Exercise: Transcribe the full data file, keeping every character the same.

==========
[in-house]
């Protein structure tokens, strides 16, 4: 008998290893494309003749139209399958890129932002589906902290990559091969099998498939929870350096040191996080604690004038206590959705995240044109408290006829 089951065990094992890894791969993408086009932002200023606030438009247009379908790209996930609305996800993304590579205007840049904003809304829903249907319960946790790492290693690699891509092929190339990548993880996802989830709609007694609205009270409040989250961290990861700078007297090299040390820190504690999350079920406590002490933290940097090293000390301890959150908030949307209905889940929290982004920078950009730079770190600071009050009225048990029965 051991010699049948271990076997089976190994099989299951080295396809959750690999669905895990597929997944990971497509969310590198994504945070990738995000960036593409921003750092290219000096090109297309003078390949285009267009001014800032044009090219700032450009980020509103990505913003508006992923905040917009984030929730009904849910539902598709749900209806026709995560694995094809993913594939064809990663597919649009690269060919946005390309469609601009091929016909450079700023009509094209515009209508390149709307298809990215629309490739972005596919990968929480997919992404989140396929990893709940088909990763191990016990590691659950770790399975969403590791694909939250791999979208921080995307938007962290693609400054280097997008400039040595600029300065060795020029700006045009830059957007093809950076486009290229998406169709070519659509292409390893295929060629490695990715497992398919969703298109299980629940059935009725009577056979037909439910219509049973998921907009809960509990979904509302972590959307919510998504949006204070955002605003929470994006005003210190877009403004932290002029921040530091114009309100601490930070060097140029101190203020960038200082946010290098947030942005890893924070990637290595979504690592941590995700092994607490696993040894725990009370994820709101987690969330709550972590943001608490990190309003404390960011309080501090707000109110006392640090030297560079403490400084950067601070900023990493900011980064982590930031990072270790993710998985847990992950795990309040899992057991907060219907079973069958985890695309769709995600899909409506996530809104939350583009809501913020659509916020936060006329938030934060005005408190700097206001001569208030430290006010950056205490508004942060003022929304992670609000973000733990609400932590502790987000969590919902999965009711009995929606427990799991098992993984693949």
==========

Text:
[in-house]
């Protein structure tokens, strides 16, 4: 008998290893494309003749139209399958890129932002589906902290990559091969099998498939929870350096040191996080604690004038206590959705995240044109408290006829 089951065990094992890894791969993408086009932002200023606030438009247009379908790209996930609305996800993304590579205007840049904003809304829903249907319960946790790492290693690699891509092929190339990548993880996802989830709609007694609205009270409040989250961290990861700078007297090299040390820190504690999350079920406590002490933290940097090293000390301890959150908030949307209905889940929290982004920078950009730079770190600071009050009225048990029965 051991010699049948271990076997089976190994099989299951080295396809959750690999669905895990597929997944990971497509969310590198994504945070990738995000960036593409921003750092290219000096090109297309003078390949285009267009001014800032044009090219700032450009980020509103990505913003508006992923905040917009984030929730009904849910539902598709749900209806026709995560694995094809993913594939064809990663597919649009690269060919946005390309469609601009091929016909450079700023009509094209515009209508390149709307298809990215629309490739972005596919990968929480997919992404989140396929990893709940088909990763191990016990590691659950770790399975969403590791694909939250791999979208921080995307938007962290693609400054280097997008400039040595600029300065060795020029700006045009830059957007093809950076486009290229998406169709070519659509292409390893295929060629490695990715497992398919969703298109299980629940059935009725009577056979037909439910219509049973998921907009809960509990979904509302972590959307919510998504949006204070955002605003929470994006005003210190877009403004932290002029921040530091114009309100601490930070060097140029101190203020960038200082946010290098947030942005890893924070990637290595979504690592941590995700092994607490696993040894725990009370994820709101987690969330709550972590943001608490990190309003404390960011309080501090707000109110006392640090030297560079403490400084950067601070900023990493900011980064982590930031990072270790993710998985847990992950795990309040899992057991907060219907079973069958985890695309769709995600899909409506996530809104939350583009809501913020659509916020936060006329938030934060005005408190700097206001001569208030430290006010950056205490508004942060003022929304992670609000973000733990609400932590502790987000969590919902999965009711009995929606427990799991098992993984693949």